A LONG-awaited primary which will help solve a town’s school places problem has opened its doors for the first time.
The new Cornerstone C of E Primary School in Whiteley saw its first intake of four, five and six-year-olds come in and start learning yesterday.
And for parents and campaigners, it marked the end of years of hard work to secure a new school.
The new building, off Leafy Lane, has been built and furnished in five months.
Staff and governors have been recruited, and school places allocated in eight months.
Chairman of governors Andrew Saunders said: ‘It’s a miracle that it has happened so quickly, after waiting for such a long time. It usually takes two years to create a new school. The moment the first children walked in was quite emotional. It was a long-held dream come true.
‘It feels like a new era for Whiteley, with a new school, new shopping centre and new vicar. There was a real sense of community as parents from different backgrounds came together to campaign for this school to be built.
‘We’re delighted to have the backing and input of the church. We’re thrilled at the way that the partnership with the Church of England is developing.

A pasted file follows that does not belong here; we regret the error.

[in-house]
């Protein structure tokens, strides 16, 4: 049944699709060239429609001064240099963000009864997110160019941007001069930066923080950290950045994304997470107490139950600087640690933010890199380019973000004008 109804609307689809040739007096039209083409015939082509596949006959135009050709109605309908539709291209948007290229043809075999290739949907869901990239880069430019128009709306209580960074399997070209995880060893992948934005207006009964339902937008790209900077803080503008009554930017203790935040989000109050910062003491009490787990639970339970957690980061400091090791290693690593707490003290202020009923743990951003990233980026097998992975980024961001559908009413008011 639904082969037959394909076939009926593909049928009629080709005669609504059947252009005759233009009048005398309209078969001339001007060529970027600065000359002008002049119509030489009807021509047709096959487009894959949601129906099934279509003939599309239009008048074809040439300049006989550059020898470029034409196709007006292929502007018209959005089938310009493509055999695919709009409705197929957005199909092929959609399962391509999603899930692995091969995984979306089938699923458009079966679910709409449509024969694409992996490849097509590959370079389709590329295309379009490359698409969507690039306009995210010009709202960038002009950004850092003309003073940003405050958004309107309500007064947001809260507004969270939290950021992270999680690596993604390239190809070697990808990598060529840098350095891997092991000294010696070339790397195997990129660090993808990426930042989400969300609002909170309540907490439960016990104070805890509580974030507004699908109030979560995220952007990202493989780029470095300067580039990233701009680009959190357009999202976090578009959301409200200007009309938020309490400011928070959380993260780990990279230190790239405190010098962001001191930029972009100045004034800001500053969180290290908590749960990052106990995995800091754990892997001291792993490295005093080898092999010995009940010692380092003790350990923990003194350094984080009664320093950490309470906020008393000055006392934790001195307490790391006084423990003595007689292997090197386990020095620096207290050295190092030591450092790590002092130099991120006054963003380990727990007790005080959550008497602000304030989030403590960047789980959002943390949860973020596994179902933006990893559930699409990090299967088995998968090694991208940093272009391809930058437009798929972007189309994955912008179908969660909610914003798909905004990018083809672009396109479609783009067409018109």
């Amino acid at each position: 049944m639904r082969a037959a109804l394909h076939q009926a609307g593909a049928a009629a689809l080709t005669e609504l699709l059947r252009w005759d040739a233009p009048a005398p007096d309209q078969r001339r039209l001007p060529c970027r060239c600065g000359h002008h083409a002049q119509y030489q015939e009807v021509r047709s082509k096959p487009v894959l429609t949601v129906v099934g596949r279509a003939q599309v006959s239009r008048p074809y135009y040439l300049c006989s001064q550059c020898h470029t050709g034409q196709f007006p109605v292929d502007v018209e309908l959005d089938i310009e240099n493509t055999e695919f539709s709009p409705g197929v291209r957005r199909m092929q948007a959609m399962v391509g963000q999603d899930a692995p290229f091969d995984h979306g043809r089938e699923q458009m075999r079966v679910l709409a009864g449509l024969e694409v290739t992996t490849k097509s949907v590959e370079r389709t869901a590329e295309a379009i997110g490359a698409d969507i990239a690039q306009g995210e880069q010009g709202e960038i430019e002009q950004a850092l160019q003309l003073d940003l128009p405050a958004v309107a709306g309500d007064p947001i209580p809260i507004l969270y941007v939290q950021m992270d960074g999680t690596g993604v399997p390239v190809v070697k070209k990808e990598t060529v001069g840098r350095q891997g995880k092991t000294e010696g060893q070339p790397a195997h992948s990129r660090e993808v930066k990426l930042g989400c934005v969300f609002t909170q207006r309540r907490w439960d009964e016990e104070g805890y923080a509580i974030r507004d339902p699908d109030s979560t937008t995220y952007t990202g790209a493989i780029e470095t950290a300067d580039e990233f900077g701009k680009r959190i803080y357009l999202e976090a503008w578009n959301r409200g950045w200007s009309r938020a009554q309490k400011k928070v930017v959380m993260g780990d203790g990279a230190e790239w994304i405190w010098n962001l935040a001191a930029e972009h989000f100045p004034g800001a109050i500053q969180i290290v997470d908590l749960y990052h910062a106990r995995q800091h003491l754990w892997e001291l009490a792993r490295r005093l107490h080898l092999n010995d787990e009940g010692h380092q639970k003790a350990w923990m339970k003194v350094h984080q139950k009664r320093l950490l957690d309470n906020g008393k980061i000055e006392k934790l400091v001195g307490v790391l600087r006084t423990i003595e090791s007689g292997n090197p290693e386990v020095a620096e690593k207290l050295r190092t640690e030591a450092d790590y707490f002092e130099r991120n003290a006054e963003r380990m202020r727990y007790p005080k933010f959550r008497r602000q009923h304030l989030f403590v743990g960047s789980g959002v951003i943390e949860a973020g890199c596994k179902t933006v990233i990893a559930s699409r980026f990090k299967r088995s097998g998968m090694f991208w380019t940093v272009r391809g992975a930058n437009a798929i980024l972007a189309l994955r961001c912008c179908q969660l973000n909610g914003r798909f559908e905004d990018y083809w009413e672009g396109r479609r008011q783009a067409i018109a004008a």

‘The enthusiasm and passion that the staff, leadership and governors have shown has been tremendous.’
Mr Saunders also praised Hampshire County Council for its help, as well as the governors of Sarisbury Junior School for allowing its headteacher, Charlotte Weavers, to also become executive headteacher at Cornerstone.
The school is designed to be a temporary building for the next four or five years until the new 3,000-home development to the north of Whiteley is built. It will then move to a new location in that area.
Cornerstone plans to expand with each year’s new intake to a maximum of 210 pupils.
Mum Julia Wilks, 32, from Lovage Road in Whiteley, used to send her six-year-old son Fletcher to school in Horndean because of a shortage of local school places.
‘Logistically it was just too far to go,’ she said. ‘This is brilliant and it means that I don’t have to worry about travelling too far. He can make friends with other children who live nearby.
‘It’s a lovely new building and it’s a great opportunity for all the children here.’